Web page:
For the past year, the Democrats have sought to work with the Trump administration on its reactionary domestic agenda, including tax cuts for corporations and an escalation of the assault on immigrants. Sanders indicated his own support for the latter when he declared last week: “I don’t think there’s anybody who disagrees that we need strong border security. If the president wants to work with us to make sure we have strong border security, let’s do that.”

One day after Sanders’ column, the New York Times reported that top Democrats are preparing to work with Republicans in removing all remaining restraints on banks imposed after the 2008 crash.

Perhaps most significantly, Sanders says nothing about the growing danger of imperialist world war, one that would be waged with nuclear weapons. He makes no reference to North Korea, Iran, Syria and other global hotspots, or to the record of the Democratic Party under Obama in bombing Libya, escalating the war in Afghanistan and making drone warfare a staple of American foreign policy. “Military” is another word that makes no appearance in his Guardian column, because Sanders is a supporter of American imperialism.

The last thing Sanders wants to see is a mass anti-imperialist and anti-capitalist movement among working people in the United States and worldwide. That is why he begins his column with a dismissal of “revolutions,” which he claims haven’t changed anything. This year has already seen significant manifestations of working class anger, including demonstrations and strikes in Iran, Greece, Tunisia, Germany and India. The American ruling class is well aware of the substantial growth of left-wing sentiment and desperate to direct it away from revolutionary politics.

Hence the passive and anemic character of his calls to “action.” He implores, “Let’s wrench power back from the billionaires.” No, there should no longer be billionaires. The international working class must overthrow the ruling class and expropriate its wealth. The giant corporations and banks must be transformed into public utilities owned and democratically controlled by the entire population, not a handful of super-rich individuals.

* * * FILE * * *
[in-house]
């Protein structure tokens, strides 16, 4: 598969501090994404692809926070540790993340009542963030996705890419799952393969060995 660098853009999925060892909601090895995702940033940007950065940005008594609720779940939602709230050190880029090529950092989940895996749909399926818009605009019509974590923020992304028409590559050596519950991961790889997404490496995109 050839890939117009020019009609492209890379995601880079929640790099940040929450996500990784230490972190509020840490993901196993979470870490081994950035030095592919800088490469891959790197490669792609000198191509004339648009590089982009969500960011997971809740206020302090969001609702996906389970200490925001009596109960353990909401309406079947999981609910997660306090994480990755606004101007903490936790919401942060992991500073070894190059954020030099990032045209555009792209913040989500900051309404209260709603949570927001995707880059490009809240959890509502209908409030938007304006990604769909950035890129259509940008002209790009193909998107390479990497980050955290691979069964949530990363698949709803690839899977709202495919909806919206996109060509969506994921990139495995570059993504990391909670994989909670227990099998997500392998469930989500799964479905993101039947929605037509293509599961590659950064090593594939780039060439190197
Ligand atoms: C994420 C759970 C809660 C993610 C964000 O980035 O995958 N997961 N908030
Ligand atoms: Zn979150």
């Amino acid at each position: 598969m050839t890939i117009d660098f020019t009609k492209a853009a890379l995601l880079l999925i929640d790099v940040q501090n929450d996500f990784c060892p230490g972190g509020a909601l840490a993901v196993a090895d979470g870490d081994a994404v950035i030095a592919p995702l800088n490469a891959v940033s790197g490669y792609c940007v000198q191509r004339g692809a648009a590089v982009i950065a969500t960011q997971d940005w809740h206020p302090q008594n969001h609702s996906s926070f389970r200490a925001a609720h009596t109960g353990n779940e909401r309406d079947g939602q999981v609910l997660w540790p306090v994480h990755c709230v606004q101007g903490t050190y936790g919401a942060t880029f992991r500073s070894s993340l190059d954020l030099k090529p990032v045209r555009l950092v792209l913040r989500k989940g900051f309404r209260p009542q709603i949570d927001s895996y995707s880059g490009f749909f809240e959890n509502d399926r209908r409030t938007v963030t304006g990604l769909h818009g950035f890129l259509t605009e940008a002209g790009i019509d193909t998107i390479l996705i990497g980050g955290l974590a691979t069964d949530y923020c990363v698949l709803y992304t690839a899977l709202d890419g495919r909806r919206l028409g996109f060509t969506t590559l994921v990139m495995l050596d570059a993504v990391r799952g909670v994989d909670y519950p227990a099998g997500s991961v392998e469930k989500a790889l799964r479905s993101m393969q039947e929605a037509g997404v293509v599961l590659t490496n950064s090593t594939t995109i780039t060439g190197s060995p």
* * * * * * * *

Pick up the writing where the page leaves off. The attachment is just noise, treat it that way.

Sanders epitomizes the type of political fraud long associated with Democratic Party politics, combining hollow “progressive” rhetoric with pro-capitalist politics. Only Sanders makes previous figures in this tradition look like revolutionaries. All those who promoted his socialist and left-wing credentials—Jacobin and the Nation magazines, the Democratic Socialists of America, the International Socialist Organization, Socialist Alternative—are complicit in this fraud.

A genuine movement against social inequality must be based on the only social force that is unalterably opposed, by its position in society, to the profit system: the international working class. The World Socialist Web Site has every confidence in the growth of a worldwide movement of the working class against capitalism and for socialism.

This movement must be politically educated in the struggle against those who, in the guise of its “friends,” seek to administer political sedatives to the working class. Those who wish to become conscious participants in this political struggle should join the Socialist Equality Party, in the United States and other countries, united as sections of the International Committee of the Fourth International.

Patrick Martin